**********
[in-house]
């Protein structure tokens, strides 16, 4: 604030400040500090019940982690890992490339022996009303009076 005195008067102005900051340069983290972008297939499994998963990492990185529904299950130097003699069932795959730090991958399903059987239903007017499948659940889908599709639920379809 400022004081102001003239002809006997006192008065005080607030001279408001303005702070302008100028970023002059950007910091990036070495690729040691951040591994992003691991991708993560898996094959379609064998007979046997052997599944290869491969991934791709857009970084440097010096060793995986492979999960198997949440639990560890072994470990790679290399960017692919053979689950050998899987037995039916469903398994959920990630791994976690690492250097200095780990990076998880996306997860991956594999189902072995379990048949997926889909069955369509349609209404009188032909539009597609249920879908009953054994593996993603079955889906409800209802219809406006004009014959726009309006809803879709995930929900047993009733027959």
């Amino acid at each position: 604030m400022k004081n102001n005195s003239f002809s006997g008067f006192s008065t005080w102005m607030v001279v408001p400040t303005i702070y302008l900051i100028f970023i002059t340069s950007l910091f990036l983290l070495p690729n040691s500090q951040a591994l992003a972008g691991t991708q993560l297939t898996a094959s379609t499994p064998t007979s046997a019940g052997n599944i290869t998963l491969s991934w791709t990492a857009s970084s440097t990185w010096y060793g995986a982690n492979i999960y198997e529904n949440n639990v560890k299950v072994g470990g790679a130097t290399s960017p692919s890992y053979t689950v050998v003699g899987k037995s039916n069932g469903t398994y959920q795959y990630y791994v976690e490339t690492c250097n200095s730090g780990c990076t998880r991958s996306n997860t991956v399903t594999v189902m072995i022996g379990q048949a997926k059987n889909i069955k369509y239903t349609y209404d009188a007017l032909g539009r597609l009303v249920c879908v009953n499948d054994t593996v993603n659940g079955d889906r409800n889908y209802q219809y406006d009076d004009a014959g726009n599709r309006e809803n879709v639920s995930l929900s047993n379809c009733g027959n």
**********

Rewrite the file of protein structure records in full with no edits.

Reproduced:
[in-house]
């Protein structure tokens, strides 16, 4: 604030400040500090019940982690890992490339022996009303009076 005195008067102005900051340069983290972008297939499994998963990492990185529904299950130097003699069932795959730090991958399903059987239903007017499948659940889908599709639920379809 400022004081102001003239002809006997006192008065005080607030001279408001303005702070302008100028970023002059950007910091990036070495690729040691951040591994992003691991991708993560898996094959379609064998007979046997052997599944290869491969991934791709857009970084440097010096060793995986492979999960198997949440639990560890072994470990790679290399960017692919053979689950050998899987037995039916469903398994959920990630791994976690690492250097200095780990990076998880996306997860991956594999189902072995379990048949997926889909069955369509349609209404009188032909539009597609249920879908009953054994593996993603079955889906409800209802219809406006004009014959726009309006809803879709995930929900047993009733027959």
């Amino acid at each position: 604030m400022k004081n102001n005195s003239f002809s006997g008067f006192s008065t005080w102005m607030v001279v408001p400040t303005i702070y302008l900051i100028f970023i002059t340069s950007l910091f990036l983290l070495p690729n040691s500090q951040a591994l992003a972008g691991t991708q993560l297939t898996a094959s379609t499994p064998t007979s046997a019940g052997n599944i290869t998963l491969s991934w791709t990492a857009s970084s440097t990185w010096y060793g995986a982690n492979i999960y198997e529904n949440n639990v560890k299950v072994g470990g790679a130097t290399s960017p692919s890992y053979t689950v050998v003699g899987k037995s039916n069932g469903t398994y959920q795959y990630y791994v976690e490339t690492c250097n200095s730090g780990c990076t998880r991958s996306n997860t991956v399903t594999v189902m072995i022996g379990q048949a997926k059987n889909i069955k369509y239903t349609y209404d009188a007017l032909g539009r597609l009303v249920c879908v009953n499948d054994t593996v993603n659940g079955d889906r409800n889908y209802q219809y406006d009076d004009a014959g726009n599709r309006e809803n879709v639920s995930l929900s047993n379809c009733g027959n």